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United States Department of Agriculture

Agricultural Research Service

Title: Comparison of Vapor-Pressure-Deficit Calculation Methods - Southern High Plains

Authors
item Howell T A,
item Dusek D A,

Submitted to: Journal of Irrigation and Drainage Engineering
Publication Type: Peer Reviewed Journal
Publication Acceptance Date: September 16, 1994
Publication Date: N/A

Interpretive Summary: Vapor pressure deficit (VPD) is a parameter computed using air temperature (AT) and relative humidity (RH). When RH is high, VPD is small; and when RH is low, VPD is large. The methods used to calculate VPD and the types of data used as input are varied. VPD must be computed for most crop water use models and many crop simulation modes. The VPD method that used minimum and maximum air temperature and mean daily dew point temperature (DP) was the most accurate in this semi-arid climate. However, DP requires hourly values for RH and AT determined from frequent sampling (about once a minute).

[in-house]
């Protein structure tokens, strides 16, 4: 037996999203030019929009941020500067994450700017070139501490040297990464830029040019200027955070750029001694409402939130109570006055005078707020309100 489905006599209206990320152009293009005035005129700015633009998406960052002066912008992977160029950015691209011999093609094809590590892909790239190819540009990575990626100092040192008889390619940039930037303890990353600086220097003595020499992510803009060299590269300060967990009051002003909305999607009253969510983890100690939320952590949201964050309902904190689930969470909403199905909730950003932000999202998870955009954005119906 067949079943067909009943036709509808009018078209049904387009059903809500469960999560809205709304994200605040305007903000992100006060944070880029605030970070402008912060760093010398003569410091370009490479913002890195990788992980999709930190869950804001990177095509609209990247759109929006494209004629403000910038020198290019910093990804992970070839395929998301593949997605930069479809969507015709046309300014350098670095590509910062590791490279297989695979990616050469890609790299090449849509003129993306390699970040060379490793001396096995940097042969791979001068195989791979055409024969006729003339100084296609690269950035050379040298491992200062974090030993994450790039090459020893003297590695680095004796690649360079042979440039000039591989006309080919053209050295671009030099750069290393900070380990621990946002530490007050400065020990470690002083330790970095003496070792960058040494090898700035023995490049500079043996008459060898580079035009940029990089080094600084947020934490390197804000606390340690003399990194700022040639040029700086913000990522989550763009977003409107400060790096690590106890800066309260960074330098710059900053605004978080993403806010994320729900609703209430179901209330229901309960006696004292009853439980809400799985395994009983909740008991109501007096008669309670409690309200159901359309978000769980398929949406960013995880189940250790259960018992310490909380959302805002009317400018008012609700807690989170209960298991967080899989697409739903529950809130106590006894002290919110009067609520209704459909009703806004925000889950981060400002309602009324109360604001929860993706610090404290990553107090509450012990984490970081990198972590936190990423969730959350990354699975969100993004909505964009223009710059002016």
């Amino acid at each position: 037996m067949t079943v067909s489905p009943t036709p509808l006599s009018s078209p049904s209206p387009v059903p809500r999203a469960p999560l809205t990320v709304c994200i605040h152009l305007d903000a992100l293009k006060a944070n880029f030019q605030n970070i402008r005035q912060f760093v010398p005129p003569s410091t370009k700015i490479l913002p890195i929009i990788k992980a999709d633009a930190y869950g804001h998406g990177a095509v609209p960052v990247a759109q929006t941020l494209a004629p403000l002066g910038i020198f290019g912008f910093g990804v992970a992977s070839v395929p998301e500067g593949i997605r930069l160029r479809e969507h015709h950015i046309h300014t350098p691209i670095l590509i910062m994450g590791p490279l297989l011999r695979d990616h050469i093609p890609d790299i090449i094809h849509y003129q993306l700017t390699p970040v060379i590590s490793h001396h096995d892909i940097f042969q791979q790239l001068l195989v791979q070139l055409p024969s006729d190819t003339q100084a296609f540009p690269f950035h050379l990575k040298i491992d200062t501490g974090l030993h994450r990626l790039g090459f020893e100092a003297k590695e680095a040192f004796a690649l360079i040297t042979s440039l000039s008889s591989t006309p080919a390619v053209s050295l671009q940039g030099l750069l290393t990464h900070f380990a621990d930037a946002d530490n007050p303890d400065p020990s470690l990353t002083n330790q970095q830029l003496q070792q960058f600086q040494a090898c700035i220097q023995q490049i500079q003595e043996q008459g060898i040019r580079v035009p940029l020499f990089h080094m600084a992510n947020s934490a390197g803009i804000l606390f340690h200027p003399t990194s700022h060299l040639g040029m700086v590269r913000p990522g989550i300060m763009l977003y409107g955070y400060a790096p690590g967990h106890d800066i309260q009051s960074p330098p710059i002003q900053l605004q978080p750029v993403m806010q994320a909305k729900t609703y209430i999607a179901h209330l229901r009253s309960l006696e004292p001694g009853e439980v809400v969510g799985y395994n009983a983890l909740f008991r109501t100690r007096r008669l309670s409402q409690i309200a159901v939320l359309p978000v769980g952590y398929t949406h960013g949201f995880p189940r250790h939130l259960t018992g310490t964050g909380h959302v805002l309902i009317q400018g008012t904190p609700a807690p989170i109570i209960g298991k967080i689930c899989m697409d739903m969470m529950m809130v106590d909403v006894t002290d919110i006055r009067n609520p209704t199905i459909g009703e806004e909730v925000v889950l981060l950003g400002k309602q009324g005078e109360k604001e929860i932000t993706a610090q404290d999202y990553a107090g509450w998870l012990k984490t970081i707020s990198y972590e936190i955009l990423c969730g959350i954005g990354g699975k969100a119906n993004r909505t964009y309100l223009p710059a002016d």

Technical Abstract: Vapor pressure deficit (VPD) is a required computed input for combination evapotranspiration (ET) equations like the Penman or Penman-Monteith models, and VPD affects water-use and radiation-use efficiency of crops. This study was conducted to determine which VPD calculation methods performed the best for the semi-arid environment in the Southern Great Plains. Air temperature and relative humidity were measured with an electronic sensor in a standard weather station shelter in an irrigated weather station site near Bushland, Texas, during 1992 and 1993. Temperature and relative humidity were measured at 6 s intervals, and averages were recorded for each 15-min period, for each day, and daily maximums and minimums were also recorded. VPD, actual vapor pressure, and dew point temperatures were computed for each 15-min period and averaged for each day. VPD methods that used mean daily dew point temperature for daily actual vapor pressure performed well. VPD methods that used hybrid calculations based on maximum and minimum air temperature and relative humidity performed the worst. VPD methods using one-time-of-day dew point temperatures as recommended by ASCE Manual No. 70 should be used with caution in an environment like the Southern High Plains. Weather data sets containing maximum and minimum air temperature and daily mean dew point temperature should represent the most accurate calculations of VPD in this type of environment.

Last Modified: 9/1/2014
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